Facebook has gone, I don’t know how long it’s been, 10 years since basically denying that they were a media company, and finally having to cop to it and saying, ‘Hey, we’re going to develop new content to engage, and we’re going to launch this Watch platform, and it’s going to be awesome; it’s streaming video.’ And they’re going to invest a billion dollars, they just announced two weeks ago. A billion dollars into new original content for our Watch platform. And then finally you get to Google with YouTube that has said they’re going to invest up to $6 billion in new content, too.
All of that on its face is like, yeah, of course, I get that, I get why Google is doing that, I understand why Facebook is doing that, I get why Apple’s doing that. If you look at the cost, where they’re applying the cost of that, it’s not new products. They don’t look at these as new products, they look at these as marketing costs, to get to the direct attention and trust of an audience. And from that they can offer all kinds of products and services.
Now if you flip that around and you go all the way back, and you go to product companies, and you look at a company, like Lego for example … Lego is one of the best turnaround stories that you’ve heard in years. In 2002, 2003 Lego was a bankrupt, ready-to-go bust bricks and toy company. They transformed themselves into a media company, getting into the amusement park business, getting into the feature film business, getting into the television business, and really transforming themselves into a content company that also sells bricks and little toys. They have now completely reinvented themselves.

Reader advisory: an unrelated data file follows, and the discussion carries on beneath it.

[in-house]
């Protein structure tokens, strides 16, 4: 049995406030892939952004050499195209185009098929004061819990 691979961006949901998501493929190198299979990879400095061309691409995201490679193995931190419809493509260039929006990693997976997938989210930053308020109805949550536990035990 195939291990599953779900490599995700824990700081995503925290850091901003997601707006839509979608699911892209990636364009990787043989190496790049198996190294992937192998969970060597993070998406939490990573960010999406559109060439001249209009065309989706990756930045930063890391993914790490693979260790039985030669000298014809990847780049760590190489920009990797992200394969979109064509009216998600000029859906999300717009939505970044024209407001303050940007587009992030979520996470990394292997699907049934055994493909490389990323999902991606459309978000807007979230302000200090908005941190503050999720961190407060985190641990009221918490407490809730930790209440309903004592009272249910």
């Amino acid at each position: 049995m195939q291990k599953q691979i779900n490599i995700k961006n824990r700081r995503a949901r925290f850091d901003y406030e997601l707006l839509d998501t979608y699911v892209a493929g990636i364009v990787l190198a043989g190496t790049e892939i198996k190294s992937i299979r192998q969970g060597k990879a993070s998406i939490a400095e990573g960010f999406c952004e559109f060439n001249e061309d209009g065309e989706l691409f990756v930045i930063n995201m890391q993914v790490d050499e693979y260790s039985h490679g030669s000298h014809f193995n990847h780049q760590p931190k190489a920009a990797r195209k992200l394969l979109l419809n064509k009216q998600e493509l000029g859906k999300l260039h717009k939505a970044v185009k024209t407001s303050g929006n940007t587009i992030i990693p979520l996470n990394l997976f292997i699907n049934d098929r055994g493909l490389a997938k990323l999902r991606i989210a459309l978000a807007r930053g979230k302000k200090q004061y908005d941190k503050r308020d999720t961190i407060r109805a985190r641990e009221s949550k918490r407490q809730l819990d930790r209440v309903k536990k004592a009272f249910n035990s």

What we’ve seen is the power of the new marketing ‒ the new creating value in a business is: How do I get your attention, and keep it, and build trust with you over time? Content is one of the best ways to do that. And if I can create content that develops trust, engagement, and attention from you, well now I can sell you anything I want to. And now I don’t have to buy television ads. And now I don’t have to buy interruptive-based print ads. Now I don’t have to buy radio. Now I don’t have to buy ‒ because I am the media. I am what entertains you. Instead of trying to interrupt you with what is going to interest you, why don’t I just become the thing that interests you? And that is a powerful new way to look at the way we operate our businesses.
I like to say today, content marketing is not a marketing tactic, it’s a business strategy that marketing people happen to perform. And it’s that fundamental, I believe, to the business because it is part of the new business model.
What is technology’s role in your marketing strategy?
Michelle: How do you think marketing technology fits into all of this? And how does it fit into killing marketing and rethinking marketing’s approach to marketing strategy?
Robert: I think there are two things to talk about there. One is the overwhelming amount of technology that exists for marketers today. As I’ve been telling marketers in my workshop these days: You can’t dream it. In other words, if you dream it, I guarantee you there’s a software company that does it. So just stop. Just stop trying to think of stuff that you need because you don’t need it.